(Photo by Stephen Babcock)
When treating chronic wounds for patients in long-term care, nurses and doctors still rely on rulers to track the size of the wound. Trouble is, wounds like pressure ulcers and diabetic ulcers don’t follow a straight line.
While completing master’s studies at Johns Hopkins’ Center for Bioengineering Innovation and Design (CBID), cofounders Kevin Keenahan and Josh Budman saw the rulers being used in the clinic firsthand.
Using medical imaging and machine learning to track wounds.
“We noticed they were documenting these organic shaped wounds with rulers,” said Budman, who is Tissue’s CTO. “The fact that they were using this tool which is so inaccurate and has a different shape every time was very alarming to us.”
Then they dug into the statistics and found some alarming error rates. According to data, two nurses measuring the same wound will be different by a margin of 16-50 percent. Beyond measurement, the look of a wound also changes over time.
Along with former Johns Hopkins surgeon Gabriel Brat, Keenahan and Budman set out to develop a tool that uses medical imaging and machine learning to track the wounds. The result is a mobile app and web dashboard for medical professionals.
With the pictures provided in the app, Tissue tracks the edge of a wound, and how it changes shape over time, along with other features.
“Once we have the edge we can track, we can now do all sorts of data analytics on whether the therapy is working or not,” said Keenahan, the company’s CEO.
Having this type of objective data is important for treatment because doctors make treatment recommendations based on what they know.
“There are best practice decisions based on the data they acquire,” Budman said. “If that data is riddled with noise and error, then they can’t even apply their decisions appropriately.”
“Bad data in, bad data out,” Keenahan added.
The cofounders believe the technology will be especially useful in rural areas, where one wound specialist is often designated for several counties. Providers would have a subscription, and Tissue Analytics would take a percentage when doctors are reimbursed for using the system.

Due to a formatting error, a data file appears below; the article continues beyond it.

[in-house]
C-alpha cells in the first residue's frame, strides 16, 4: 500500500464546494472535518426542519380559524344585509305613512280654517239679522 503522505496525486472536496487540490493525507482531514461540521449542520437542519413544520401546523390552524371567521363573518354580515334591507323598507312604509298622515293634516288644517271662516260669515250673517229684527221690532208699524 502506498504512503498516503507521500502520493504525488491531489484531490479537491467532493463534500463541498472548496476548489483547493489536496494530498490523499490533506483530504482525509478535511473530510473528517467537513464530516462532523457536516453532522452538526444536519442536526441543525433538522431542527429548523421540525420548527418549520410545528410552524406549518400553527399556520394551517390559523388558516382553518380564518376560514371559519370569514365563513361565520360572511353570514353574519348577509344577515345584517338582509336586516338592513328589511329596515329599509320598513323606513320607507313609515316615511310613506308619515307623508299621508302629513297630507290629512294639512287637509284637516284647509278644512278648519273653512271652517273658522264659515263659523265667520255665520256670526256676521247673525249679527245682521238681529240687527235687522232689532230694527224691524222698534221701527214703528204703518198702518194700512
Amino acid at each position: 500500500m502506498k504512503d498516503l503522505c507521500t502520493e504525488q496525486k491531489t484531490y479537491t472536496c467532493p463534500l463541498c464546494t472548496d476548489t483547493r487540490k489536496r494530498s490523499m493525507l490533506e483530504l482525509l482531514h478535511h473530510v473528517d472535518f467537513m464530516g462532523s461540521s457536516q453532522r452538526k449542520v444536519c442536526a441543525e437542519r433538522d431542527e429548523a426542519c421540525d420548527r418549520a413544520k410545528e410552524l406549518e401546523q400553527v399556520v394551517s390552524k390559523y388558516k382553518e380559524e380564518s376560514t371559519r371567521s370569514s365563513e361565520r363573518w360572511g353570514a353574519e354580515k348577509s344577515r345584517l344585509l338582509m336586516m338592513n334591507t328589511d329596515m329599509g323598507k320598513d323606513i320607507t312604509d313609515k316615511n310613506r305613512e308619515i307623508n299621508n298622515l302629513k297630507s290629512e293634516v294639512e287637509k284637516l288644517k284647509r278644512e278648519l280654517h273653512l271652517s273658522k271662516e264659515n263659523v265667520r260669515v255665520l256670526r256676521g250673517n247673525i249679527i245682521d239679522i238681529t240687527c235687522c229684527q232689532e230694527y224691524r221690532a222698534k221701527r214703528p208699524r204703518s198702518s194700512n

Since the cofounders began work on the project, the Tissue Analytics team has grown to five full-time employees, including the recent hire of Sudarshan Ramenahalli as Lead Algorithm Scientist. The company closed a $750,000 seed round in January. To further develop the product, they are currently working with Johns Hopkins Medicine’s Home Care Group to test how nurses will take to the app.
With roots at Hopkins, the team opted to move back to Baltimore when they completed DreamIt Health in Philadelphia in November 2014. When Technical.ly Baltimore visited the team in February, they were working out of the cafeteria of the former University of Maryland Specialty Hospital off of Light Street in South Baltimore.
That building is slated for new development, so they’re now set to move to FastForward East near Hopkins’ medical campus.
Keenahan and Budman are quickly becoming public faces of a renewed effort by Johns Hopkins to champion the startups that grow out of university research. They believe the quick succession of programs they completed could become a “perfect pathway” for other tech entrepreneurs.
As students at Hopkins’ CIBD, Keenahan and Budman saw the needs around wound care firsthand in the clinic, and received training on how to develop medical technology.
With the product concept in place, they then entered the DreamIt Health accelerator in Philadelphia with a clear focus on building the business. Keenahan said DreamIt proved to be “extremely effective” as a launchpad for fundraising, and they used the majority of the time to identify pilot sites and build their network.
“The combination of CBID and DreamIt is an extraordinarily effective relationship,” Keenahan said.-30-
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